Apiculture - Bees, Pollination and People
University College Dublin
Area of Study
Taught In English
Course Level Recommendations
ISA offers course level recommendations in an effort to facilitate the determination of course levels by credential evaluators.We advice each institution to have their own credentials evaluator make the final decision regrading course levels.
Recommended U.S. Semester Credits2
Recommended U.S. Quarter Units3
Hours & Credits
OverviewThis module examines the most important insect pollinators and gives an insight into their taxonomy, biology and ecological role. The focus will be on bumble bees, solitary bees and honey bees. It will give you an understanding of the variation in their biology and provide you with knowledge of specific pollinator species. The module will also identify human activities that may improve or impair survival of pollinating insects. Emphasis is placed on the honey bee because of its importance, both as a honey producer and as a pollinator of cultivated crops. Beekeeping is described in some detail with practical demonstrations of management, and every student will have an opportunity to handle honeybee colonies in an apiary.
Apiary practical sessions will be arranged for groups of 10 at a time (protective clothing provided), depending on student and staff availability. The YouTube video project will also be arranged in small groups and will make use of student?s own mobile phone video recorders.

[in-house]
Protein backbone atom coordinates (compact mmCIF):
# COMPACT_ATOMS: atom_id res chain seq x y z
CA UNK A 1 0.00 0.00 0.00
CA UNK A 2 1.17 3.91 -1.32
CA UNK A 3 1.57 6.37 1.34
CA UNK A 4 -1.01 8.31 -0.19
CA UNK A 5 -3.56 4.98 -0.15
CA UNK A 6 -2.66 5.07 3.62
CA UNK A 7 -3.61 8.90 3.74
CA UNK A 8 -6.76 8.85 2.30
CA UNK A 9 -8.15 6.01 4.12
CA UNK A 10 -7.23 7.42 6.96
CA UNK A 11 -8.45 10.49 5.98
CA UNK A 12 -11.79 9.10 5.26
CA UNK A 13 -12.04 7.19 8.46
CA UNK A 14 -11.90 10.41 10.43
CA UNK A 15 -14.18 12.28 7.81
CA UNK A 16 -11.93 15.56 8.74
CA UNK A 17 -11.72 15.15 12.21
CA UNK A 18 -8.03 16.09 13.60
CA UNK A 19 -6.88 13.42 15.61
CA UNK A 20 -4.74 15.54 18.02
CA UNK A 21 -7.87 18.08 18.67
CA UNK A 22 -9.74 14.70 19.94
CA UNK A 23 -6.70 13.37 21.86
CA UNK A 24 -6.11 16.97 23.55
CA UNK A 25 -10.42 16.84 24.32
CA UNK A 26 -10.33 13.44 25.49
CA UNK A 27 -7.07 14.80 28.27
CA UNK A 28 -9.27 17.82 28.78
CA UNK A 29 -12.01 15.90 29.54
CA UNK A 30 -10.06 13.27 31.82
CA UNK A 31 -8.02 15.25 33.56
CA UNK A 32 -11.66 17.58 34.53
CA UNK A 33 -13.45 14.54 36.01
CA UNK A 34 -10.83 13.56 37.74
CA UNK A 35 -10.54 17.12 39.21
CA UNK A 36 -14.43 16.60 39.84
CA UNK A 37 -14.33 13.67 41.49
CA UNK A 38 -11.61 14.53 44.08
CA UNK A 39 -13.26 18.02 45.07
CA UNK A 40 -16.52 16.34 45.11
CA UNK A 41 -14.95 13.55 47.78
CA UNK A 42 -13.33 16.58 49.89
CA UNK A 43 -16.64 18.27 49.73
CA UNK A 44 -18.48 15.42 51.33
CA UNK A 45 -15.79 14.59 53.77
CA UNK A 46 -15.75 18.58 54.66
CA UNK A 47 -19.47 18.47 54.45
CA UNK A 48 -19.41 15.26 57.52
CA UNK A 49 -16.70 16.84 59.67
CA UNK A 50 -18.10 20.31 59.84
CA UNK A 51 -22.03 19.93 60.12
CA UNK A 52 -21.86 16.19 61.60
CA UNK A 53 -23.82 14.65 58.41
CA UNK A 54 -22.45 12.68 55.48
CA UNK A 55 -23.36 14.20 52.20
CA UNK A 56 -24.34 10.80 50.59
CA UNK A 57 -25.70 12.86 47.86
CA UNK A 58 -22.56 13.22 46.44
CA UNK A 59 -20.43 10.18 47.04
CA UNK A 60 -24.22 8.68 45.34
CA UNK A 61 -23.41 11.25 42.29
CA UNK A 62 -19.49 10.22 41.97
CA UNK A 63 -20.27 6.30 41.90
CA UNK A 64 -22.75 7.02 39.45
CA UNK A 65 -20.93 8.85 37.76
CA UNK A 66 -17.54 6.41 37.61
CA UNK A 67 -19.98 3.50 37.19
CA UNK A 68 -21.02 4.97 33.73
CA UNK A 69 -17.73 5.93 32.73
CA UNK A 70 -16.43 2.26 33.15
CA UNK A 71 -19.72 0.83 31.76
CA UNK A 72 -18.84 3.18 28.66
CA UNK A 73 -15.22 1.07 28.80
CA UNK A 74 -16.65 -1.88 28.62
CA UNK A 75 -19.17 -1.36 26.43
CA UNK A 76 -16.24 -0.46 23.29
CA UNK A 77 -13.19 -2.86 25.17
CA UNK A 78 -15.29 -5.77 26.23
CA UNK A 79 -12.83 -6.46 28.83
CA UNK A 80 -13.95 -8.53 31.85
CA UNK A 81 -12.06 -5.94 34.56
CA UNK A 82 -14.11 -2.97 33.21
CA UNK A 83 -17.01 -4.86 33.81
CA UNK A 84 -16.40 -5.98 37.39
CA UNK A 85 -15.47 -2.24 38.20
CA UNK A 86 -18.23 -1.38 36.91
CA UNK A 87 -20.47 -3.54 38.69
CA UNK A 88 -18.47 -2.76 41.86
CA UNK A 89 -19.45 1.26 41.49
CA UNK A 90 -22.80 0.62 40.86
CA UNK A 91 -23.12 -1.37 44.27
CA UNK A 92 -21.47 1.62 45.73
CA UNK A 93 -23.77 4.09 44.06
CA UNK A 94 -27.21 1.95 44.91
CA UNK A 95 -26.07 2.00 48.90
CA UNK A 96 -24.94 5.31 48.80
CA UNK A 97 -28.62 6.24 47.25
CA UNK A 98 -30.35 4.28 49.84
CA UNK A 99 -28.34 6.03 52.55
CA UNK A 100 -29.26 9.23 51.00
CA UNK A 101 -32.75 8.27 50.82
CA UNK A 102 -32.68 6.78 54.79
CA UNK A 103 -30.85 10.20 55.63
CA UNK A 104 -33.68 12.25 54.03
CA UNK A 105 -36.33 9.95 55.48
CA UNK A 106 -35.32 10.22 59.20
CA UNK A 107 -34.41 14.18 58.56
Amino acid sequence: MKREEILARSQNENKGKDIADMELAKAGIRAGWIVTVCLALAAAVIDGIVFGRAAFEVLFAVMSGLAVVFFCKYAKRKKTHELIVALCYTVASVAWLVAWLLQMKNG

The lectures will be delivered by UCD staff as well as invited speakers, who will cover topics such as pollinator ecology (bumblebees, honey bees and solitary bees), pests and diseases of honeybees and other pollinators. These guest lecturers will come from backgrounds such as the National Biodiversity Data Centre, Crop Policy Production and Safety Division of the Department of Agriculture, Food and the Marine, the Teagasc Bee Disease Diagnostic Service at Oak Park and the Federation of Irish Beekeepers Associations.
Topics covered will include:
- Evolutionary history, biology and taxonomy of pollinating Hymenoptera;
- Evolution of sociality and the super-organism concept;
- Pollination biology and bee botany;
- The organisation of honey bee colonies including sex determination and reproduction;
- Threats to pollinating insects (including chemicals, parasites and diseases);
- The importance of beekeeping and beekeeping practices to human society ? past and present;
- Practical apiculture (colony management/manipulation, honey production, colony reproduction, queen rearing);
- Products and ecosystem services of pollinators.
Courses and course hours of instruction are subject to change.
Credits earned vary according to the policies of the students' home institutions. According to ISA policy and possible visa requirements, students must maintain full-time enrollment status, as determined by their home institutions, for the duration of the program.
ECTS (European Credit Transfer and Accumulation System) credits are converted to semester credits/quarter units differently among U.S. universities. Students should confirm the conversion scale used at their home university when determining credit transfer.
Please reference fall and spring course lists as not all courses are taught during both semesters.
Please note that some courses with locals have recommended prerequisite courses. It is the student's responsibility to consult any recommended prerequisites prior to enrolling in their course.